Frenchman Dominique Strauss-Kahn has taken over as head of the International Monetary Fund replacing Rodrigo Rato of Spain. He immediately pledged to move “more quickly and further” in reforming the organisation.
Strauss-Kahn is under pressure to give emerging economies like China and India a bigger say in the global financial institution which would mean reducing the power of European countries and the US. He said: “Our world is changing and the IMF’s role must be to deliver resources to the world, which it needs and which provide a kind of stability, not its entire stability, but a big part of its economic stability, and its mission must be adapted to today’s world.”
The IMF no longer makes the kind of emergency loans it did in the nineties to countries like South Korea, Russia, Mexico and Argentina. Last year its two biggest borrowers were Turkey and Indonesia and its very existence is being questioned by some governments.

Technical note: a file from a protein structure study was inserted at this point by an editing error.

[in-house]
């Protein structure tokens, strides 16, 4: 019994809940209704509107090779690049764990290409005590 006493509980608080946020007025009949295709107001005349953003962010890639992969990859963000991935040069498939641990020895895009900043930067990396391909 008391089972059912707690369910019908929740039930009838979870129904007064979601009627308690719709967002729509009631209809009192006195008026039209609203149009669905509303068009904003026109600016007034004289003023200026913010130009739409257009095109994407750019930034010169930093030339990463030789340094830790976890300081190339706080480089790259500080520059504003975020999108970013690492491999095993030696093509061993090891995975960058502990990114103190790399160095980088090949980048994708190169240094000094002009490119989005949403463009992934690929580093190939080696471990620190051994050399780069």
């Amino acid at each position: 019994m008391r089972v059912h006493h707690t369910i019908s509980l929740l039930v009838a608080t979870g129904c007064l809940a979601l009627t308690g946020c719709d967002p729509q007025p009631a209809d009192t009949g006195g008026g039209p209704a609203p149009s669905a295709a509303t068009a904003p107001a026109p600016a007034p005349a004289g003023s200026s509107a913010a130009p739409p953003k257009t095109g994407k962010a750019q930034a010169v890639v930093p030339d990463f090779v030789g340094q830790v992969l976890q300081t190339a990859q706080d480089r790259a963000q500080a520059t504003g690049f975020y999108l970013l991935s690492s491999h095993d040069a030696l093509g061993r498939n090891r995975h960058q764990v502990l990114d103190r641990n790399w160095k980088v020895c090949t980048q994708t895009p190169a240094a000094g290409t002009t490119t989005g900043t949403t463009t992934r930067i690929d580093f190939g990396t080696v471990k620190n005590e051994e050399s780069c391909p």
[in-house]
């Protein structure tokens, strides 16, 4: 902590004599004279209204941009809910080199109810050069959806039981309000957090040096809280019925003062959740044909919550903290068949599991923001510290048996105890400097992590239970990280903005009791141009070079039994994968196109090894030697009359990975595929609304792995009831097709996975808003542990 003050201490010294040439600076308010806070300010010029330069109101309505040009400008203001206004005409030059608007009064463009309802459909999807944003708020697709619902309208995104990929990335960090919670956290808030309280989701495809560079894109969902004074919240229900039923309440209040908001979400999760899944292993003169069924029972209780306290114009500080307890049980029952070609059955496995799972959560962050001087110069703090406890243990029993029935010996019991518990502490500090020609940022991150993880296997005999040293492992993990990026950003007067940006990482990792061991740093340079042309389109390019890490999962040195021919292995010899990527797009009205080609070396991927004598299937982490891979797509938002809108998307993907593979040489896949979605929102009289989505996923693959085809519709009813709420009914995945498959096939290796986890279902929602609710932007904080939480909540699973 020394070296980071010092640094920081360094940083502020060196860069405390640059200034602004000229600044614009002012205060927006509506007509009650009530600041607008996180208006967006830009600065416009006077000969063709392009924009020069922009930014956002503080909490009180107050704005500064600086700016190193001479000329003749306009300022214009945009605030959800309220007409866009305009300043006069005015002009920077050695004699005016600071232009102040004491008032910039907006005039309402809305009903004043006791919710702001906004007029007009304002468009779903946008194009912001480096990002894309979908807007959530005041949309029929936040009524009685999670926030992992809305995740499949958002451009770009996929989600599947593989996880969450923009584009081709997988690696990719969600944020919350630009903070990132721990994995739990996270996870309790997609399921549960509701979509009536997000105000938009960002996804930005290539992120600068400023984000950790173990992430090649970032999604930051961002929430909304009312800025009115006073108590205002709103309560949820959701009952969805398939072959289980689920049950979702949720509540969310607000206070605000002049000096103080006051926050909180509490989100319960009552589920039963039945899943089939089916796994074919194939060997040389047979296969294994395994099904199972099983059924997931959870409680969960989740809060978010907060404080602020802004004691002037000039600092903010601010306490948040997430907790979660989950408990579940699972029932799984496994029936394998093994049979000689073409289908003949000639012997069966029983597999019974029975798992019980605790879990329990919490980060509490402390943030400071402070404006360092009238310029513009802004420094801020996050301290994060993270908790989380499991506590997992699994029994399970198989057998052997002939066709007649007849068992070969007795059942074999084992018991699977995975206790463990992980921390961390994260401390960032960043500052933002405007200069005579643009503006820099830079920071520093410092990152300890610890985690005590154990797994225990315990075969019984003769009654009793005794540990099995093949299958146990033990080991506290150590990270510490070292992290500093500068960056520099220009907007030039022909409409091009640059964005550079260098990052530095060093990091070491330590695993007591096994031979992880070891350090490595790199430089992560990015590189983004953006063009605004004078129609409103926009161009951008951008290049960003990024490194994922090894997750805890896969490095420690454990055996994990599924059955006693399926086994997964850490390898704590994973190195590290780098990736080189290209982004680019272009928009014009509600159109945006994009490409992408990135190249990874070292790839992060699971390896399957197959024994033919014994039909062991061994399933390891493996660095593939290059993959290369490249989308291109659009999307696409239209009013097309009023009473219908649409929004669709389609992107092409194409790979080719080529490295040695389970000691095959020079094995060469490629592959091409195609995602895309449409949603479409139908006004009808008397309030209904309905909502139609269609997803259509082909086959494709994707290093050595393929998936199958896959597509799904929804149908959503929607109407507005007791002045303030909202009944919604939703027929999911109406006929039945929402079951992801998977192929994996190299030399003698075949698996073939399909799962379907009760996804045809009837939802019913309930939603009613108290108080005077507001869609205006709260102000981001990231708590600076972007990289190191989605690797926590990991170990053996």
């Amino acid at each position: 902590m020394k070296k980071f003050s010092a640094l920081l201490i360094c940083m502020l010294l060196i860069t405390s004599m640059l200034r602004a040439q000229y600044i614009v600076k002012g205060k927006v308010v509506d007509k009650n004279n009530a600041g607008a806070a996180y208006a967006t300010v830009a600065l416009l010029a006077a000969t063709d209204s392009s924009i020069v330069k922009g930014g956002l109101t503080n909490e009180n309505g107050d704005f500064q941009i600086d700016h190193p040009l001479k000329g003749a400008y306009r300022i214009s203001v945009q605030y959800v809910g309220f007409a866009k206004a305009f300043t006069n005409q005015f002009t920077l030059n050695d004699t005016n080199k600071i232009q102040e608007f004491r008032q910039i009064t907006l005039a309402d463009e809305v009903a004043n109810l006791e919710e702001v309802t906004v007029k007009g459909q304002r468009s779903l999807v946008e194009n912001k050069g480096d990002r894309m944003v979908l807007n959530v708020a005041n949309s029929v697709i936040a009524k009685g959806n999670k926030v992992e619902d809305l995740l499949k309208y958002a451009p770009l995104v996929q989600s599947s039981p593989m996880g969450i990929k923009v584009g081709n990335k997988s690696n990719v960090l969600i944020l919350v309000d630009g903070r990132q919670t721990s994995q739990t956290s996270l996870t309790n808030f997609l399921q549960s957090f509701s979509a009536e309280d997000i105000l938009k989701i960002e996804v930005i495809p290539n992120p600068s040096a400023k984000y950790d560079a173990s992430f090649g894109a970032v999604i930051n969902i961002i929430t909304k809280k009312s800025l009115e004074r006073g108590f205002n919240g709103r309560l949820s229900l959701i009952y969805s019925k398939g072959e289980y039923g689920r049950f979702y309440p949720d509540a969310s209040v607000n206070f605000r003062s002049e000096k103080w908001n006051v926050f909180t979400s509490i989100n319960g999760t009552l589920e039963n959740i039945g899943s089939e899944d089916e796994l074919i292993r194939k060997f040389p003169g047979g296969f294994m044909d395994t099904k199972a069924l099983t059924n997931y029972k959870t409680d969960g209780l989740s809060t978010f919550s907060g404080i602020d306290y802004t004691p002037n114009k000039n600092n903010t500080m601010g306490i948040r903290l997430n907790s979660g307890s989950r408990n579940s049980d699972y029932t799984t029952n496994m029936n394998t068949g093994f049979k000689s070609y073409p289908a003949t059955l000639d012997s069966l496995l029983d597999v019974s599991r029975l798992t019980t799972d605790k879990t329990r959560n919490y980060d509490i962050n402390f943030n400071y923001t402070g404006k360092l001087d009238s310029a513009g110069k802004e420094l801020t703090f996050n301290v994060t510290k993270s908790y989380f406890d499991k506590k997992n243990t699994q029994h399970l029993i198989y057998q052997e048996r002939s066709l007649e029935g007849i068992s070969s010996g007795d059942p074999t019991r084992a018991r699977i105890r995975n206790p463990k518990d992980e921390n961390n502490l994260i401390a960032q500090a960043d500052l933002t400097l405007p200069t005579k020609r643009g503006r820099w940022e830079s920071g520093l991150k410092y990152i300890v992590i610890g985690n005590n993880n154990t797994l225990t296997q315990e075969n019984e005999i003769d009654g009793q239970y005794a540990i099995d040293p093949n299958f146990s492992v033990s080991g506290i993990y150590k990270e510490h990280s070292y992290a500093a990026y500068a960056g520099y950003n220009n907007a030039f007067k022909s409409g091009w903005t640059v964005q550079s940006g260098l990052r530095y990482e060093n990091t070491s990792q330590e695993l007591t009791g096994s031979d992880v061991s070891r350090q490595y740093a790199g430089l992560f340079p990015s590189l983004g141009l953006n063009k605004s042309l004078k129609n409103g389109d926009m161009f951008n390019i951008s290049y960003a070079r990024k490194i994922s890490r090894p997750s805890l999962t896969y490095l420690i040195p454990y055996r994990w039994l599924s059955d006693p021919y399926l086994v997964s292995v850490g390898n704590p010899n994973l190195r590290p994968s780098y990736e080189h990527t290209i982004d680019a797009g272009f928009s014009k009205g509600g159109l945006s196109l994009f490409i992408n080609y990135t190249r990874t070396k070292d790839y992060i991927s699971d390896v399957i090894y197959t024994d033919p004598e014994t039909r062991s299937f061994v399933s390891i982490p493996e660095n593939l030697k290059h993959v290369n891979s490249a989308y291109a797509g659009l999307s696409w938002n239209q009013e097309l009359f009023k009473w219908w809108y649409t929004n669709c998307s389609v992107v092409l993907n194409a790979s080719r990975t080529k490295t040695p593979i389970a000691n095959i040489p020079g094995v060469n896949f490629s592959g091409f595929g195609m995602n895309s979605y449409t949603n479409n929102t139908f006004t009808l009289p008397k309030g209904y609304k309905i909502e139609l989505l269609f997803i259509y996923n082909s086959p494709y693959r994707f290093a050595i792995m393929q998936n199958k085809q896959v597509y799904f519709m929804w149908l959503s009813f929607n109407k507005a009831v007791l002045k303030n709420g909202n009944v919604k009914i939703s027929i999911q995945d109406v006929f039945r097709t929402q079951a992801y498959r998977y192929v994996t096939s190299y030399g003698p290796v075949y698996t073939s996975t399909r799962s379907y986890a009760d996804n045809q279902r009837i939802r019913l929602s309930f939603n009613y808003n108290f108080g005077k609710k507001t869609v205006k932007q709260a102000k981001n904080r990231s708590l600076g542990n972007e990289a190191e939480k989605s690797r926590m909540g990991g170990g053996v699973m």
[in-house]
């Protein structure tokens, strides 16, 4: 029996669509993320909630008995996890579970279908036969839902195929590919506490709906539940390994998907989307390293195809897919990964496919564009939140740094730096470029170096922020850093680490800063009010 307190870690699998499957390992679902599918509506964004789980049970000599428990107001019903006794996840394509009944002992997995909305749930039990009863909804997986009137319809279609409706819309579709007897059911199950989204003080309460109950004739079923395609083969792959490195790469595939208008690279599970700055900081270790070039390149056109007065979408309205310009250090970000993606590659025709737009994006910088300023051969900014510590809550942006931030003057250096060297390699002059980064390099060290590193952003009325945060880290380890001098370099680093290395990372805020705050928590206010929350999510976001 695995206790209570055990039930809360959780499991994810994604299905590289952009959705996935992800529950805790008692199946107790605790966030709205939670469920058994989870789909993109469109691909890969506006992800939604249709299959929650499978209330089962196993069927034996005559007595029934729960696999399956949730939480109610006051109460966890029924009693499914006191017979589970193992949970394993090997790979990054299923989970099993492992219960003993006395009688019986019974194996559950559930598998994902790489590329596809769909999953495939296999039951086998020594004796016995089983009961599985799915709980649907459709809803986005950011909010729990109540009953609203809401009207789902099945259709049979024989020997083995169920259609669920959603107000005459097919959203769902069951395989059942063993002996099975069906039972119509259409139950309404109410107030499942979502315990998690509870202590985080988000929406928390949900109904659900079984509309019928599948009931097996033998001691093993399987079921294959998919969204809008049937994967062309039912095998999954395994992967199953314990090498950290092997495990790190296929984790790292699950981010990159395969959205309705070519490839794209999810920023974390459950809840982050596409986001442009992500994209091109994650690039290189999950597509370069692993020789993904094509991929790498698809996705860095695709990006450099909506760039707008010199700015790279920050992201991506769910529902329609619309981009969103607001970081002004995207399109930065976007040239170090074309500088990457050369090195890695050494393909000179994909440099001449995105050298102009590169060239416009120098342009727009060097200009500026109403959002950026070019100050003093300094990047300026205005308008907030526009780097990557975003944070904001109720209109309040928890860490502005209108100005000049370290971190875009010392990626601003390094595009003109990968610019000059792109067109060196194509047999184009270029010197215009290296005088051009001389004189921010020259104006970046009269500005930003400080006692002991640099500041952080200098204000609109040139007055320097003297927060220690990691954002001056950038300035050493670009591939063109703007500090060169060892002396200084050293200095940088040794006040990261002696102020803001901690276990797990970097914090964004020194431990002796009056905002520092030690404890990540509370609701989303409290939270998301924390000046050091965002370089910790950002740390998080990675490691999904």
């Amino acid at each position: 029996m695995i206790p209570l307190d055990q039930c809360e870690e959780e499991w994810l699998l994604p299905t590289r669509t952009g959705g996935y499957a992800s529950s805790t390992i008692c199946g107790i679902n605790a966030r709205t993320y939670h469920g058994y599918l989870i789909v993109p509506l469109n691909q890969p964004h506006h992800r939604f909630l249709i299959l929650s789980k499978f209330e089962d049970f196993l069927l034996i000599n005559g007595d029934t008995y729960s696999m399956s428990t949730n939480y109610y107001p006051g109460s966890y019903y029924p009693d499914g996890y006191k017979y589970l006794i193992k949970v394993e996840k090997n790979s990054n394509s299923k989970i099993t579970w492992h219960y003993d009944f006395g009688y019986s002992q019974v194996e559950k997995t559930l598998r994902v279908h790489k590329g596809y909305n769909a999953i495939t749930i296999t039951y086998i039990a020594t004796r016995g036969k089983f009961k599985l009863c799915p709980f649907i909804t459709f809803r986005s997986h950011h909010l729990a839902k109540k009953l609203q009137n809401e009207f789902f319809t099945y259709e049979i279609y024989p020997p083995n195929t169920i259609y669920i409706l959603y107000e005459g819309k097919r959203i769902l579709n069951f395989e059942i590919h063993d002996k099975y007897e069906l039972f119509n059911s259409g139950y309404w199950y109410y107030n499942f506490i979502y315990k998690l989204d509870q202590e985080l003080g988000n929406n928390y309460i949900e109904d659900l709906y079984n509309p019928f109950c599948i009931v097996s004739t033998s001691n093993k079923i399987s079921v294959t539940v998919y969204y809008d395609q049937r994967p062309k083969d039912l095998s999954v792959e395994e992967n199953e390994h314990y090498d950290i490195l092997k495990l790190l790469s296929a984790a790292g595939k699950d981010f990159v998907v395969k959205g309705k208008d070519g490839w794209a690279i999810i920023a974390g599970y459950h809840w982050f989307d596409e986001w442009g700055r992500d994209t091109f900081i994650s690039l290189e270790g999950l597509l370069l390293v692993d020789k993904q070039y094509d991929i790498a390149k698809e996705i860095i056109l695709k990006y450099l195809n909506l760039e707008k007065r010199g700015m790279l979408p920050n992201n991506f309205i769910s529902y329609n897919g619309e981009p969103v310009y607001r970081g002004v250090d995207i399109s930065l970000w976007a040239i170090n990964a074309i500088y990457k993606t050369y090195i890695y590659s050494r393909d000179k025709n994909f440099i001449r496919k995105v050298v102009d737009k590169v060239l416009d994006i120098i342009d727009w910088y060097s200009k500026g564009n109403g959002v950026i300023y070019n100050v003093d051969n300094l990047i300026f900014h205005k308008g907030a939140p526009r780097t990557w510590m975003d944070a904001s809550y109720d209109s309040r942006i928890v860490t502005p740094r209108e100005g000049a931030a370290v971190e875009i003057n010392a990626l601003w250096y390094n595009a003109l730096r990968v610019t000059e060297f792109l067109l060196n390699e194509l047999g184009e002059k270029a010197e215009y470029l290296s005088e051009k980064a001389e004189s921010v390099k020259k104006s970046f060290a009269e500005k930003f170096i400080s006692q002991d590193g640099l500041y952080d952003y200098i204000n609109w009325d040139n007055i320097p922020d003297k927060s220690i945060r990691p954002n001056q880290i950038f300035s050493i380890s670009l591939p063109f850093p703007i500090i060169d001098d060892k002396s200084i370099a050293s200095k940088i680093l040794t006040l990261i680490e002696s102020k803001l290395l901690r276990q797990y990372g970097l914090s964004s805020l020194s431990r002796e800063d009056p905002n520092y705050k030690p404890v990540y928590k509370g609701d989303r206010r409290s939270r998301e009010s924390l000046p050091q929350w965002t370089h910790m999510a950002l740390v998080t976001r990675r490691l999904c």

Member countries have called for the IMF to change its emphasis focusing more on monitoring the global financial system and the changes resulting from recent market turmoil, a falling US dollar, rising oil prices and global economic imbalances.